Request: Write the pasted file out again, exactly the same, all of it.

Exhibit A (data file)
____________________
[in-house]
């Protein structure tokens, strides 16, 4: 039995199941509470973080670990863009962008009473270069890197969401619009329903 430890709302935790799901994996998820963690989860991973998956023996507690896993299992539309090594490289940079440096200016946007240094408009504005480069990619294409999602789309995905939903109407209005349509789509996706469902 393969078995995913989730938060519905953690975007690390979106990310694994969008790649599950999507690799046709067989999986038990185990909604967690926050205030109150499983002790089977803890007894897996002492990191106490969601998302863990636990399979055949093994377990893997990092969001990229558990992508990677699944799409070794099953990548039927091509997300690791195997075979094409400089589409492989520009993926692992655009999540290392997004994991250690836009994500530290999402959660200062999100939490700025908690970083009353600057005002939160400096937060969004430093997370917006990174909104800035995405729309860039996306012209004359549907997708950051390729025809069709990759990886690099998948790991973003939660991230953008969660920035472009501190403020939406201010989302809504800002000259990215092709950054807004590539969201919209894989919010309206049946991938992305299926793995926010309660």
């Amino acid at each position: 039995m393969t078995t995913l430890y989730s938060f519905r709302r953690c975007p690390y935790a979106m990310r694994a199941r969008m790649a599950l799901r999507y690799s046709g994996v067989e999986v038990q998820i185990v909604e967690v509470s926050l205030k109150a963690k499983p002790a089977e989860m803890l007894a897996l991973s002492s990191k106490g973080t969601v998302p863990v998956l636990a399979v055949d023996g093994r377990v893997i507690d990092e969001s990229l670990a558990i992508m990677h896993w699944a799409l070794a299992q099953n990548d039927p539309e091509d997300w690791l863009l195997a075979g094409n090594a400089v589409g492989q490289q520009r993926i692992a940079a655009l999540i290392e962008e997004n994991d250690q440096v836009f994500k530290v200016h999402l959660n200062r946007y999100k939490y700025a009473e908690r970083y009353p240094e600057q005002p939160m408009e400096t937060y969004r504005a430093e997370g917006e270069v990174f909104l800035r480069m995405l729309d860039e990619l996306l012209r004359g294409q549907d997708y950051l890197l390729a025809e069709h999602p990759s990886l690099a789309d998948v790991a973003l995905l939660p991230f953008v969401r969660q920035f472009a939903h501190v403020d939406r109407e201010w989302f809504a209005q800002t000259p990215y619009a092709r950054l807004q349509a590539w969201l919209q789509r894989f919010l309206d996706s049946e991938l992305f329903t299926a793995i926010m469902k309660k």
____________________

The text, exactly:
[in-house]
């Protein structure tokens, strides 16, 4: 039995199941509470973080670990863009962008009473270069890197969401619009329903 430890709302935790799901994996998820963690989860991973998956023996507690896993299992539309090594490289940079440096200016946007240094408009504005480069990619294409999602789309995905939903109407209005349509789509996706469902 393969078995995913989730938060519905953690975007690390979106990310694994969008790649599950999507690799046709067989999986038990185990909604967690926050205030109150499983002790089977803890007894897996002492990191106490969601998302863990636990399979055949093994377990893997990092969001990229558990992508990677699944799409070794099953990548039927091509997300690791195997075979094409400089589409492989520009993926692992655009999540290392997004994991250690836009994500530290999402959660200062999100939490700025908690970083009353600057005002939160400096937060969004430093997370917006990174909104800035995405729309860039996306012209004359549907997708950051390729025809069709990759990886690099998948790991973003939660991230953008969660920035472009501190403020939406201010989302809504800002000259990215092709950054807004590539969201919209894989919010309206049946991938992305299926793995926010309660």
């Amino acid at each position: 039995m393969t078995t995913l430890y989730s938060f519905r709302r953690c975007p690390y935790a979106m990310r694994a199941r969008m790649a599950l799901r999507y690799s046709g994996v067989e999986v038990q998820i185990v909604e967690v509470s926050l205030k109150a963690k499983p002790a089977e989860m803890l007894a897996l991973s002492s990191k106490g973080t969601v998302p863990v998956l636990a399979v055949d023996g093994r377990v893997i507690d990092e969001s990229l670990a558990i992508m990677h896993w699944a799409l070794a299992q099953n990548d039927p539309e091509d997300w690791l863009l195997a075979g094409n090594a400089v589409g492989q490289q520009r993926i692992a940079a655009l999540i290392e962008e997004n994991d250690q440096v836009f994500k530290v200016h999402l959660n200062r946007y999100k939490y700025a009473e908690r970083y009353p240094e600057q005002p939160m408009e400096t937060y969004r504005a430093e997370g917006e270069v990174f909104l800035r480069m995405l729309d860039e990619l996306l012209r004359g294409q549907d997708y950051l890197l390729a025809e069709h999602p990759s990886l690099a789309d998948v790991a973003l995905l939660p991230f953008v969401r969660q920035f472009a939903h501190v403020d939406r109407e201010w989302f809504a209005q800002t000259p990215y619009a092709r950054l807004q349509a590539w969201l919209q789509r894989f919010l309206d996706s049946e991938l992305f329903t299926a793995i926010m469902k309660k």